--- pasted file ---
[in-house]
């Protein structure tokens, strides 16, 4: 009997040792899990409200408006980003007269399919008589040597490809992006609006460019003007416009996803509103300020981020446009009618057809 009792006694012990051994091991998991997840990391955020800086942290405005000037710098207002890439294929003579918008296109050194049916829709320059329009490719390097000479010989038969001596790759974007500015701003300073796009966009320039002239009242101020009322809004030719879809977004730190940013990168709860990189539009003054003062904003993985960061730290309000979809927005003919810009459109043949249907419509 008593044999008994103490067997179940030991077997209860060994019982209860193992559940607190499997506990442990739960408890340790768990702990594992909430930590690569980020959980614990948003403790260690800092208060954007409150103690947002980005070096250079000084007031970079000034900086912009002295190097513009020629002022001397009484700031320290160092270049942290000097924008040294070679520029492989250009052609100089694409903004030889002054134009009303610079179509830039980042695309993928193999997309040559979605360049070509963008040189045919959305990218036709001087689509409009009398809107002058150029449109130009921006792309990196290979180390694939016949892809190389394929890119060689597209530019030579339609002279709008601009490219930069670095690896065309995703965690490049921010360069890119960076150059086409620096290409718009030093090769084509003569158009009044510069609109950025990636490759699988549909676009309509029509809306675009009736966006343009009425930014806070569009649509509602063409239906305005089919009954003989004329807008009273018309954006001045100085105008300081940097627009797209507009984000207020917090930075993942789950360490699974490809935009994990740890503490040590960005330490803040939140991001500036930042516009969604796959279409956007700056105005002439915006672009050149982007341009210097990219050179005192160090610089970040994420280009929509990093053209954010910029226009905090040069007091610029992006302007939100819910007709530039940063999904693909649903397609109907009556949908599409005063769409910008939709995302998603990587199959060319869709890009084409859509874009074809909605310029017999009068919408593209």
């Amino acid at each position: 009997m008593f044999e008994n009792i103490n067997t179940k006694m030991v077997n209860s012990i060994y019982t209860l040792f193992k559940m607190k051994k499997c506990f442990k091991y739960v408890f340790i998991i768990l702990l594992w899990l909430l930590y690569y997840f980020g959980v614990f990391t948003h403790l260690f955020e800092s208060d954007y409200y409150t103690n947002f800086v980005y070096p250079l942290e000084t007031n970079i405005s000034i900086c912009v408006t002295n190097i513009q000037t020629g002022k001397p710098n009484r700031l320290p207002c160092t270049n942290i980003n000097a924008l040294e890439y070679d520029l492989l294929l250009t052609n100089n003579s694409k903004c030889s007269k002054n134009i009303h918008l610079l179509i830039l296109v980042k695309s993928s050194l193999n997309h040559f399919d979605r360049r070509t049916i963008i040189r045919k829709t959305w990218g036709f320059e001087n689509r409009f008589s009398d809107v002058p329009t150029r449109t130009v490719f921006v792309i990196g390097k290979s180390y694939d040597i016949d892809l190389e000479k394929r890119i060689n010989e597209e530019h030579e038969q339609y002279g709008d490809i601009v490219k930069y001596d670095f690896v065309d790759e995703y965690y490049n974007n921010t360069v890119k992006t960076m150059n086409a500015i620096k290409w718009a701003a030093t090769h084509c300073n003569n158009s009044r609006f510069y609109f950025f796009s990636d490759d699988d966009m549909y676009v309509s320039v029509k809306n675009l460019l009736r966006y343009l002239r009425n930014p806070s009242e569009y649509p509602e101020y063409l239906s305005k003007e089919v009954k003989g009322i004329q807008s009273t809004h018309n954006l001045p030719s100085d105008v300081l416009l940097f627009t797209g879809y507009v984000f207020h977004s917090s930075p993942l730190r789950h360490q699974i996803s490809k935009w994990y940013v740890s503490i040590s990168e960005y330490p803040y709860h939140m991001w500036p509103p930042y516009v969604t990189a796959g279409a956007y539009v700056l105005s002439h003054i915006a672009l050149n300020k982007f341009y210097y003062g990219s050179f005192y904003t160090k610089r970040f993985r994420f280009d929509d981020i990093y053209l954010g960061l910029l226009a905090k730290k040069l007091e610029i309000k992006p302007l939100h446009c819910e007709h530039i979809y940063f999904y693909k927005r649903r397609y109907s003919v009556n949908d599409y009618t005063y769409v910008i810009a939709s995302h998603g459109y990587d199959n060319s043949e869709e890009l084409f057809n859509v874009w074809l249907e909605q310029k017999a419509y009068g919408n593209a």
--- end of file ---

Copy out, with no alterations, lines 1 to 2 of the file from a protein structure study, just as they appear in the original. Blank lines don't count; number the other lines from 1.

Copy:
[in-house]
């Protein structure tokens, strides 16, 4: 009997040792899990409200408006980003007269399919008589040597490809992006609006460019003007416009996803509103300020981020446009009618057809 009792006694012990051994091991998991997840990391955020800086942290405005000037710098207002890439294929003579918008296109050194049916829709320059329009490719390097000479010989038969001596790759974007500015701003300073796009966009320039002239009242101020009322809004030719879809977004730190940013990168709860990189539009003054003062904003993985960061730290309000979809927005003919810009459109043949249907419509 008593044999008994103490067997179940030991077997209860060994019982209860193992559940607190499997506990442990739960408890340790768990702990594992909430930590690569980020959980614990948003403790260690800092208060954007409150103690947002980005070096250079000084007031970079000034900086912009002295190097513009020629002022001397009484700031320290160092270049942290000097924008040294070679520029492989250009052609100089694409903004030889002054134009009303610079179509830039980042695309993928193999997309040559979605360049070509963008040189045919959305990218036709001087689509409009009398809107002058150029449109130009921006792309990196290979180390694939016949892809190389394929890119060689597209530019030579339609002279709008601009490219930069670095690896065309995703965690490049921010360069890119960076150059086409620096290409718009030093090769084509003569158009009044510069609109950025990636490759699988549909676009309509029509809306675009009736966006343009009425930014806070569009649509509602063409239906305005089919009954003989004329807008009273018309954006001045100085105008300081940097627009797209507009984000207020917090930075993942789950360490699974490809935009994990740890503490040590960005330490803040939140991001500036930042516009969604796959279409956007700056105005002439915006672009050149982007341009210097990219050179005192160090610089970040994420280009929509990093053209954010910029226009905090040069007091610029992006302007939100819910007709530039940063999904693909649903397609109907009556949908599409005063769409910008939709995302998603990587199959060319869709890009084409859509874009074809909605310029017999009068919408593209």